No pressure. That's the assessment of French jockey Christophe Lemaire as he prepares to partner heavily backed second favourite Bande in Saturday's $3.15 million Caulfield Cup. No pressure, except on master trainer Chris Waller to appoint one of France's most decorated hoops as his stable jockey. Asked if he fancied settling in Australia for a while, the 35-year-old said with a laugh: "Well, put it this way, if Chris Waller is looking for a stable jockey I would more than love to stay in Australia for a time. He has a remarkable strike rate." First though, Lemaire has the serious assignment of steering a horse he has never ridden to glory at Caulfield. Advertisement The winner of 48 group 1 races, he maintains that becoming overwhelmed by an upcoming major race can be a rider's undoing. So he's playing it cool. "If you look at Ryan Moore and that style of jockey, they rarely give any clue at being anxious or overwhelmed. And that's what it's got to be," said Lemaire, who arrives in Australia in the early hours of Friday morning. Japanese fancy Bande has been backed all over the world and has been crunched in betting from $41 to $8.50 for the cup. Lemaire has had mixed fortunes in his past two trips to Australia having won the 2011 Melbourne Cup on Dunaden and then being aboard Verema in the 2013 Cup when she broke a leg and had to be destroyed. "It looks a bit odd, doesn't it. A big win and then a sad loss. Hopefully I can add the Caulfield Cup to my record." Lemaire has spent this week watching tapes of past Caulfield Cups and studying the race patterns of his rivals. Speaking after riding trackwork at Chantilly, France on Tuesday morning, he said: "I've been watching tapes of old Caulfield Cups and basically planning my strategy on where I'll be," he said. "I've just made mental notes at the layout of the track, which seems quite simple. But now I'm looking at three specific points of where to relax and where to improve." Lemaire, who's had a long association with Japanese racing having spent the past 13 winters riding there, says he's not concerned that he's never been aboard Bande, a bold front-running stayer. "At the same time as studying past Caulfield Cups, I've also been looking closely at his performance and he seems to be the classic front-running stayer. "I know how the horse would have been prepared for the race, so I have no queries on that count. I've just got to fly in and do my part and win the Caulfield Cup," he said. Lemaire said it would make no difference where Bande was drawn. "Worrying about barrier draws is secondary. The opposition jockeys would have done their homework on me and my mount and they know I'll be in position from the start and be up with the leaders," he said. Lemaire is the son of a jumps jockey who spent many years discouraging "the little lightweight" not to become a professional jockey but rather stay as a gentleman rider and have a job on the side to supplement his income. "Father was against me doing it but I was skinny and really light so after the family moved from Chantilly to the south of France I desperately had to go back to Chantilly again to be amongst the horses," he said. "I told my father I wouldn't be a jumping jockey as that was too dangerous. I just want to be a flat jockey and ride lots of winners. "However, my parents were very wise. I remained at school until I was 18 and the years before that they would send me to London for months at a time to ensure that my English is the best it could be," he said. A father of two, Lemaire has won group 1 races in nearly every racing centre in the world. His poise and polish and his distance riding have made him a favourite with Japanese trainers and owners. However Lemaire admits that coming from the northern hemisphere into the southern hemisphere brings with it a radical change of culture in the make-up of horses. "In Europe we look at Australia and their horses as firstly speed, secondly stamina. But in France it's the other way around. We place huge emphasis on stamina rather than speed. "We have some wonderful pedigrees and those families have managed to produce excellent stayers. Perhaps in England there's more sprinting, but here in France we are sort of dedicated to horses running a long distance," he said. Whatever happens at 5.40pm on Saturday, Lemaire will do his his job and then return on Saturday night to be back at Longchamp for a full book of rides on Sunday. As he says, the world's become a smaller place, especially for top group 1-winning jockeys.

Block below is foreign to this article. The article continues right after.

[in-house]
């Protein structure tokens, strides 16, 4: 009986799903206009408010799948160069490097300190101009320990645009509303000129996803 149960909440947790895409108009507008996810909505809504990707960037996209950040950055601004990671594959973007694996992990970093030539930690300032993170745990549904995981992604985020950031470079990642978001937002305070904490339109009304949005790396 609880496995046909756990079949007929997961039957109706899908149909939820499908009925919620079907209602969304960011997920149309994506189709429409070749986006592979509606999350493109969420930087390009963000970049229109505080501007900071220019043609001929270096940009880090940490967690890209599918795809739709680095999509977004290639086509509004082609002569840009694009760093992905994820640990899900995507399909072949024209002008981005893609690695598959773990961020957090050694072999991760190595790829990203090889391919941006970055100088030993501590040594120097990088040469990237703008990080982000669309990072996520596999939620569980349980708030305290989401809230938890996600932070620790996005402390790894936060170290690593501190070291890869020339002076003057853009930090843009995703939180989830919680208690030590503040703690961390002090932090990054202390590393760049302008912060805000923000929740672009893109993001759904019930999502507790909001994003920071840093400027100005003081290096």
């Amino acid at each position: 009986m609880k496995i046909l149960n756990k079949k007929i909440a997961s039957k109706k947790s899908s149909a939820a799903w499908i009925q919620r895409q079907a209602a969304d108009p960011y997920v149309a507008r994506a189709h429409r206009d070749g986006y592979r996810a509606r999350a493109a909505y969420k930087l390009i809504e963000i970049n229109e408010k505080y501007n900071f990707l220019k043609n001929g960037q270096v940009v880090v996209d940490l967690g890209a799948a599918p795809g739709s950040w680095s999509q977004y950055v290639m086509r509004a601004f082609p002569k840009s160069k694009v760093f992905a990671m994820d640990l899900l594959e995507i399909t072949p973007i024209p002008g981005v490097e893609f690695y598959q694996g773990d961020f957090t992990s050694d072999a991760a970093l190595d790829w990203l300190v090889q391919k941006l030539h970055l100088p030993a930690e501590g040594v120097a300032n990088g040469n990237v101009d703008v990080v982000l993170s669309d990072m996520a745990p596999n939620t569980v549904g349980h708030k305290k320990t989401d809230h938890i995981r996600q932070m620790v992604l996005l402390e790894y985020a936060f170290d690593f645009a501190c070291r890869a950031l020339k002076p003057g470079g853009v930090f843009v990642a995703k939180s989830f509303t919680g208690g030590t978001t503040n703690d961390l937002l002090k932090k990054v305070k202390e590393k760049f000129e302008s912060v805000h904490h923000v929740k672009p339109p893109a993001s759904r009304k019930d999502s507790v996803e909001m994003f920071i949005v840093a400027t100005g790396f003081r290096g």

55ème victoires avec Azucardel à plus de 30/1, heureusement Cp y croyait!!!!.
La 56ème aurait pu être dans le Prix Eclipse un G3 mais Cp a préféré monter La Berma plutôt que Souvenir de Londres, ça ne s'est pas joué à grand chose. La vérité d'un jour n'est pas celle du lendemain. A suivre . . .